Trailer: Casita 16ft.
California
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Originally Posted by RuthWI View Post
Thank you everyone for your advice. I like the idea of having the reverse lights wired to function. I also like the idea of a wireless controller for simplicity. But it seems like I can't have both, right?

I will call around and see what U-Haul, RV World, and the specialty trailer place have to say about the project.

Ruth
The reverse light and the brake controller, have nothing in common beyond their respective places on the 7 pin plug. This applies whether you use a conventional hard wired brake controller mounted in the tow or a wireless RF brake controller mounted on the trailer tongue.

Making a reverse light work on a trailer requires finding a power source from your reverse light system in your tow vehicle and herding that power through the proper pole on the 7 pin plug and on back to a reverse light(s) affixed to your trailer. You would have to do that with either type of brake controller. If having a reverse light is important to you it probably can be done. For me, it wasn't high enough on my priority list to want to cut into my stock vehicle
wiring loom to make it happen. But I have the love of my life for the past 38 years to stand back of the trailer with a flash light to guide me in.
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Old 02-12-2019, 12:38 PM   #10
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Originally Posted by Nor Cal Mike View Post
The reverse light and the brake controller, have nothing in common beyond their respective places on the 7 pin plug. This applies whether you use a conventional hard wired brake controller mounted in the tow or a wireless RF brake controller mounted on the trailer tongue.

Making a reverse light work on a trailer requires finding a power source from your reverse light system in your tow vehicle and herding that power through the proper pole on the 7 pin plug and on back to a reverse light(s) affixed to your trailer. You would have to do that with either type of brake controller. If having a reverse light is important to you it probably can be done. For me, it wasn't high enough on my priority list to want to cut into my stock vehicle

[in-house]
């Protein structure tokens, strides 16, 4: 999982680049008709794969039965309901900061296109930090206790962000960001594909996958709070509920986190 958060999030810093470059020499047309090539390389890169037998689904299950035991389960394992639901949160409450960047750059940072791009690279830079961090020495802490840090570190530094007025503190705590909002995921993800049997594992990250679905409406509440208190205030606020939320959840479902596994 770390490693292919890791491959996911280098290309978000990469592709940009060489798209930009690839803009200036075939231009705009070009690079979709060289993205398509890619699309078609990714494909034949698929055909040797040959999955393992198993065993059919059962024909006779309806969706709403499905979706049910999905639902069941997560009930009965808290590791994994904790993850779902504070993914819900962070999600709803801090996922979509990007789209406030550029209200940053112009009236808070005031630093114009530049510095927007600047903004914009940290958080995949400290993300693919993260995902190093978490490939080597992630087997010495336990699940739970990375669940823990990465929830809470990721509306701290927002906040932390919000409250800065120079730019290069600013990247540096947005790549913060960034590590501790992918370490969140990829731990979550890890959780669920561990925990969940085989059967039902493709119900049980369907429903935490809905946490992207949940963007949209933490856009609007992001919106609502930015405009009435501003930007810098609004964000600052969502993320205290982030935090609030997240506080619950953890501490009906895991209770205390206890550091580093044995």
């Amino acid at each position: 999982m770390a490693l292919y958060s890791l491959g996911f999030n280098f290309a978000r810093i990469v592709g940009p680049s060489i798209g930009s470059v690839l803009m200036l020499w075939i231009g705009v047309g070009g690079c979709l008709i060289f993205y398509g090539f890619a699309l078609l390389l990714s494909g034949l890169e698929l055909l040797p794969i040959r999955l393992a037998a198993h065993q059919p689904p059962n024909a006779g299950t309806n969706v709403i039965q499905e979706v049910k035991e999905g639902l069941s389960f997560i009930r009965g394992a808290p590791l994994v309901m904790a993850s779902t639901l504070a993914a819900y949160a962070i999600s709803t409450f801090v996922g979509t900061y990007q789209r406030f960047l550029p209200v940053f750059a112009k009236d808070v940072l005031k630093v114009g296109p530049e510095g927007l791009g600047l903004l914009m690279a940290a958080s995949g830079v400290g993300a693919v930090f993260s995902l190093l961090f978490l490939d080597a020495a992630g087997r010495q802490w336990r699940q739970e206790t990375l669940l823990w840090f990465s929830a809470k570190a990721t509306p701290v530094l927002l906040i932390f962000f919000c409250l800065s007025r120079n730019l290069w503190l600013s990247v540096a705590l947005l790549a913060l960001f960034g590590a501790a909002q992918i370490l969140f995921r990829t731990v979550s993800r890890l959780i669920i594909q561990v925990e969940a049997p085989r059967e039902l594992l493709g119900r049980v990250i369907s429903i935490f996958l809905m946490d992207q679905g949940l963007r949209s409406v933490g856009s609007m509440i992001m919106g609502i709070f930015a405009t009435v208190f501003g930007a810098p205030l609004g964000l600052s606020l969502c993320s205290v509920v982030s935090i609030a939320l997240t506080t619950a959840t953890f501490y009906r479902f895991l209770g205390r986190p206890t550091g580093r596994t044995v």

wiring loom to make it happen. But I have the love of my life for the past 38 years to stand back of the trailer with a flash light to guide me in.
Same here. reverse lights not a priority and don't want to void warranty. I use two of those free work lights from Harbor Freight. They are magnetic so I turn them on and stick them to the rear bumper of my boler. Instant reverse lights.
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Old 02-12-2019, 01:53 PM   #11
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Originally Posted by Alex Adams View Post
Same here. reverse lights not a priority and don't want to void warranty. I use two of those free work lights from Harbor Freight. They are magnetic so I turn them on and stick them to the rear bumper of my boler. Instant reverse lights.
Now that's an idea! Thanks!!
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Old 02-12-2019, 02:00 PM   #12
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I wouldn't stick the lights on the bumper. I'd use them left and right of where I wanted to place the trailer.
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Old 02-12-2019, 02:51 PM   #13
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Originally Posted by Glenn Baglo View Post
I wouldn't stick the lights on the bumper. I'd use them left and right of where I wanted to place the trailer.
I should have been more specific, I put each one towards the ends of the bumper. That way they illuminate behind and to the right and left sides of the trailer.
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Old 02-16-2019, 02:12 PM   #14
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Name: Tony
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Thermal breakers

So I had the same thing done to my wife’s 2015 Outback. We went to a local RV maintenance shop. Had to wait a month for our appointment. Anyway, he picked up the brakes lights, turn signals and lights (running and rear) from the flat four pin. He also ran a power wire from the battery to the 7 pin and another power wire from the battery to the dash for a brake controller along with another wire from the dash to the 7 pin for the brake controller.

I do have a question on the fuses used. He used two 30 amp thermal fuses mounted on the side wall of the engine compartment. One for the power line and one for the brake controller. They disconnect with too much current (ie heat) but are usable after they open if the current draw is acceptable. I think power needs to be removed for them to reset. That seemed fine to me, but is that standard? Is it safe?